United States District Court, D. New Jersey
Lail, #11572-057 Plaintiff Pro se.
L. HILLMAN, U.S.D. JUDGE.
Ernest Lail, a prisoner presently incarcerated at Federal
Correctional Institution (“FCI”) Fairton in
Fairton, New Jersey, seeks to bring a civil rights complaint
pursuant to Bivens v. Six Unknown Federal Narcotics
Agents, 403 U.S. 388 (1971), against FCI Fairton and
various staff members employed there and at other Bureau of
Prisons (“B.O.P.”) facilities. Plaintiff alleges
a variety of grievances in his Complaint, including theft,
physical abuse, mail tampering, and unlawful detention.
time, the Court must review the Complaint, pursuant to 28
U.S.C. §§ 1915(e)(2) and 1915A to determine whether
it should be dismissed as frivolous or malicious, for failure
to state a claim upon which relief may be granted, or because
it seeks monetary relief from a defendant who is immune from
such relief. For the reasons set forth below, the Court will
dismiss the Complaint without prejudice for failure to state
a claim, with leave to amend. 28 U.S.C. §§
1915(e)(2)(b)(ii) and 1915A(b)(1).
filing his initial Complaint on October 11, 2016, ECF No. 1,
Plaintiff thereafter provided additional information
regarding his claims by letter and exhibits, ECF No. 6. The
Court will construe both documents together as the Complaint
for the purposes of this screening.
alleges that in January 2006, B.O.P. staff opened
Plaintiff's mail and stole from it stock certificates and
a patent for an electrical magnetic generator, from which,
according to Plaintiff, B.O.P. staff continue to profit. ECF
No. 6 at 2. In addition, Plaintiff alleges that B.O.P. staff
are utilizing Plaintiff's credit card, which has a value
of one billion dollars, ECF No. 6 at 9, and that
approximately $965, 000.00 has been stolen by B.O.P.
employees, ECF No. 1 at 2, from Plaintiff's bank account,
see ECF No. 6 at 3.
also alleges that between September 2008 and September 2009,
BOP staff created and sold for a profit to various television
networks a mini-series starring Plaintiff. ECF No. 6 at
In addition, Plaintiff alleges that BOP staff put his music
on CDs in 2011. ECF No. 6 at 6.
Plaintiff's allegations regarding mistreatment and abuse,
Plaintiff alleges that between 2010 and 2011, he was the
victim of unspecified brutality as well as “high speed
camera and electricity to face and eyes.” ECF No. 6 at
7. In addition, Plaintiff states that “[s]ince January
of 2009 FCI Estill, S.C.[, ] Lt. Watson and B.O.P. staff have
used electricity on me and abused me 24 hours of every day
for eight years.” ECF No. 6 at 8. Plaintiff also states
that he received serious burns from “a taser and high
level stun gun [from] date 1/15/2009 until 2012.” ECF
No. 1 at 2.
Plaintiff alleges that B.O.P. employees interfered with his
incoming and outgoing mail, which prevented him from
accessing the courts in violation of the First Amendment.
See ECF No. 1 at 1. Plaintiff provides detailed
lists of his mailing attempts which include each date on
which Plaintiff mailed a letter. The most recent date on
which Plaintiff attempted to mail a letter to an attorney or
to various government agencies and officials appears to be
August 5, 2013. See ECF No. 6-1, at 19-27 (listing
addressees and dates of attempted mailing).
as to Plaintiff's unlawful detention, Plaintiff alleges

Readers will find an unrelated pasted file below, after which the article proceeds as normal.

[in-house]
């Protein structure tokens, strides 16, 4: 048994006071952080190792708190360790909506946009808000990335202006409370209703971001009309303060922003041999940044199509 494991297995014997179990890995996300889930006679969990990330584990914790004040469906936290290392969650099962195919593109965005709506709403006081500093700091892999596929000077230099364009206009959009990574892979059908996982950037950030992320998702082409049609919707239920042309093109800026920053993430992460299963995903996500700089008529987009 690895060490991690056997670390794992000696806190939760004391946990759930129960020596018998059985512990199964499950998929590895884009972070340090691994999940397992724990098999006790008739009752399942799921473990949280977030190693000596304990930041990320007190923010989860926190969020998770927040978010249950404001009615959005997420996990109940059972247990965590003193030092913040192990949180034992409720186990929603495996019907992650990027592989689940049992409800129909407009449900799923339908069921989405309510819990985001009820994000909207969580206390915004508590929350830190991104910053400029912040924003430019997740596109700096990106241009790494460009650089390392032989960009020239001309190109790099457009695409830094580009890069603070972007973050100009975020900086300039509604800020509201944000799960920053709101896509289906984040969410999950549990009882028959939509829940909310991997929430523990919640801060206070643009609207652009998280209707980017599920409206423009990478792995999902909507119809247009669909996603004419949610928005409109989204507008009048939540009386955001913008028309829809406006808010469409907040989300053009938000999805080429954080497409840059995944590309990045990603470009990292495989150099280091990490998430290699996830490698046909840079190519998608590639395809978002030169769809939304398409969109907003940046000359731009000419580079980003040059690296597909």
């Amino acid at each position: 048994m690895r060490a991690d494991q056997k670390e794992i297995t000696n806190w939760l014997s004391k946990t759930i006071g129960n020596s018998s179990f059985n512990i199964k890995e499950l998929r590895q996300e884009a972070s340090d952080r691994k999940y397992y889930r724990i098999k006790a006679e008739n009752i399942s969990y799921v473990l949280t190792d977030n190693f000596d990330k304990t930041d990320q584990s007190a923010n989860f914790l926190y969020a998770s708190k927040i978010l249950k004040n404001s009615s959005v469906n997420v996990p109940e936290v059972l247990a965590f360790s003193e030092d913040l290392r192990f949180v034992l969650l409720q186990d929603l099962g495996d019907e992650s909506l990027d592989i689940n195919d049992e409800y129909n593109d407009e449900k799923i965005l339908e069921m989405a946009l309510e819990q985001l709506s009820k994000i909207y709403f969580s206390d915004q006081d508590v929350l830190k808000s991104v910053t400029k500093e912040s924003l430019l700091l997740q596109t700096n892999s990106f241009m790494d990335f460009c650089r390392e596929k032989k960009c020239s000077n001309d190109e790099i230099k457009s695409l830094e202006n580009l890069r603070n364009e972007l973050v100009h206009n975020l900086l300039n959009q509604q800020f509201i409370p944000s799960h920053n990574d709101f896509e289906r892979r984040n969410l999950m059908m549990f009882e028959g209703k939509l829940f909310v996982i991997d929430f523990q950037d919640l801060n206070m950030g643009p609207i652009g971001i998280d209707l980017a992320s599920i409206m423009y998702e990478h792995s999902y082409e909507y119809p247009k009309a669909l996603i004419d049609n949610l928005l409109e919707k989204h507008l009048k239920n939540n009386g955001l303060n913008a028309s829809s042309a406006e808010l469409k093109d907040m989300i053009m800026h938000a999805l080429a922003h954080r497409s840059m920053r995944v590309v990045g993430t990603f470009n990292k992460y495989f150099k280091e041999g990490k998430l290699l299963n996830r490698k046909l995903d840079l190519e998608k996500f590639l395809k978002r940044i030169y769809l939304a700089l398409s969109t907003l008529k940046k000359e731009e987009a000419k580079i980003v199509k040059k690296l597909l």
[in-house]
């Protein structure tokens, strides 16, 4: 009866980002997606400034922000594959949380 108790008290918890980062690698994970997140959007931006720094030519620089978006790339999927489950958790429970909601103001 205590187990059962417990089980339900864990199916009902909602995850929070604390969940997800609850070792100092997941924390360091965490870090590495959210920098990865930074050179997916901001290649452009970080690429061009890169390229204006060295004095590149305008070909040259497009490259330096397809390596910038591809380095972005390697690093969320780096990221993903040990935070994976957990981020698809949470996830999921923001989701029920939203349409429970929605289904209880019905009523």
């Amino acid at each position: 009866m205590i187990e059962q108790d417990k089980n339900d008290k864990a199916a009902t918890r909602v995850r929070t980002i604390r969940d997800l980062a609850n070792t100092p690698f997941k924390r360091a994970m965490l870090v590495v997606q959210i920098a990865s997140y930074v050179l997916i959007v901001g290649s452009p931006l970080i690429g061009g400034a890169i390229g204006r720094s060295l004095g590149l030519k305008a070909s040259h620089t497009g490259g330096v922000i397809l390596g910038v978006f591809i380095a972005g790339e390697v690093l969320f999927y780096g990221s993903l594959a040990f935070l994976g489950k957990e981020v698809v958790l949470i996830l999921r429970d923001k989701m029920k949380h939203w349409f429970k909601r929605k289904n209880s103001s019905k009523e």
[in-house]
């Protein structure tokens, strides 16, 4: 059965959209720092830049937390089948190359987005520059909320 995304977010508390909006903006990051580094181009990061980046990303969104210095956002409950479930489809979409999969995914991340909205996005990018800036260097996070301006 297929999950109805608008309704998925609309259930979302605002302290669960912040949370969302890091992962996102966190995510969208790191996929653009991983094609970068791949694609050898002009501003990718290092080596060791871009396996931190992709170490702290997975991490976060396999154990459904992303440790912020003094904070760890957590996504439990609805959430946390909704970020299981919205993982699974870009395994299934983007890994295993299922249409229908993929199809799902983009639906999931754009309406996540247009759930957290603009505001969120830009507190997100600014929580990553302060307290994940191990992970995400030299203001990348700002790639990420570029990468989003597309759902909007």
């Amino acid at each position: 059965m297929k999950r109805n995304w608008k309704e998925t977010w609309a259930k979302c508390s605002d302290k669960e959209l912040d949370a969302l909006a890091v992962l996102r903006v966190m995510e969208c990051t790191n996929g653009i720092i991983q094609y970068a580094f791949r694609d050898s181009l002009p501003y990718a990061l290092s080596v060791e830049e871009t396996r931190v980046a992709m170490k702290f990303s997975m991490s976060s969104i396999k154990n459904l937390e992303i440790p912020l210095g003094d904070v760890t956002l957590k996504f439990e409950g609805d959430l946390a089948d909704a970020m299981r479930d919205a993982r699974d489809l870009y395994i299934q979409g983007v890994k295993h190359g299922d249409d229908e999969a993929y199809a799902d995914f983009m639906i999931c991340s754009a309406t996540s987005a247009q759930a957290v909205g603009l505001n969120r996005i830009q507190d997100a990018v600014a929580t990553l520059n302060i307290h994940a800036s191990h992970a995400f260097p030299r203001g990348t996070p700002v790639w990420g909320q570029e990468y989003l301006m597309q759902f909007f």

that his sentence was to end on August 21, 2016, however he
is still being incarcerated. ECF No. 1 at 1. Given
Plaintiff's allegation regarding his detention, the Court
construes his claim to be one challenging the execution of
his sentence. Such a claim must be brought as a petition for
writ of habeas corpus pursuant to 28 U.S.C. § 2241.
See Coady v. Vaughn, 251 F.3d 480, 485 (3d Cir.
2001) (noting that federal prisoners who wish to challenge
the execution of their sentence must proceed under §
2241). Furthermore, as Plaintiff's sole requested remedy
is monetary damages, this claim would be barred pursuant to
Heck v. Humphrey, 512 U.S. 477, 486-87 (1994), which
bars monetary damage claims unless the allegedly
unconstitutional imprisonment has been, inter alia, reversed
on appeal or called into question by the issuance of a writ
of habeas corpus. To the extent that Plaintiff wishes to
challenge the execution of his sentence, he must file a
separate petition for writ of habeas corpus pursuant to 28
U.S.C. § 2241.
1915(e)(2) and 1915A require a court to review complaints
prior to service in cases in which a plaintiff is proceeding
in forma pauperis and in which a plaintiff is
incarcerated. The Court must sua sponte dismiss any
claim that is frivolous, is malicious, fails to state a claim
upon which relief may be granted, or seeks monetary relief
from a defendant who is immune from such relief. This action
is subject to sua sponte screening for dismissal
under 28 U.S.C. §§ 1915(e)(2)(B) and 1915A because
Plaintiff is proceeding in forma pauperis and is
also incarcerated. See ECF No. 5 (granting in
forma pauperis application).
survive sua sponte screening for failure to state a
claim, the complaint must allege “sufficient factual
matter” to show that the claim is facially plausible.
Fowler v. UPMC Shadyside, 578 F.3d 203, 210 (3d Cir.
2009). “‘A claim has facial plausibility when the
plaintiff pleads factual content that allows the court to
draw the reasonable inference that the defendant is liable
for the misconduct alleged.'” Fair Wind
Sailing, Inc. v. Dempster, 764 F.3d 303, 308 n.3 (3d
Cir. 2014) (quoting Ashcroft v. Iqbal, 556 U.S. 662,
678 (2009)). “[A] pleading that offers ‘labels or
conclusions' or ‘a ...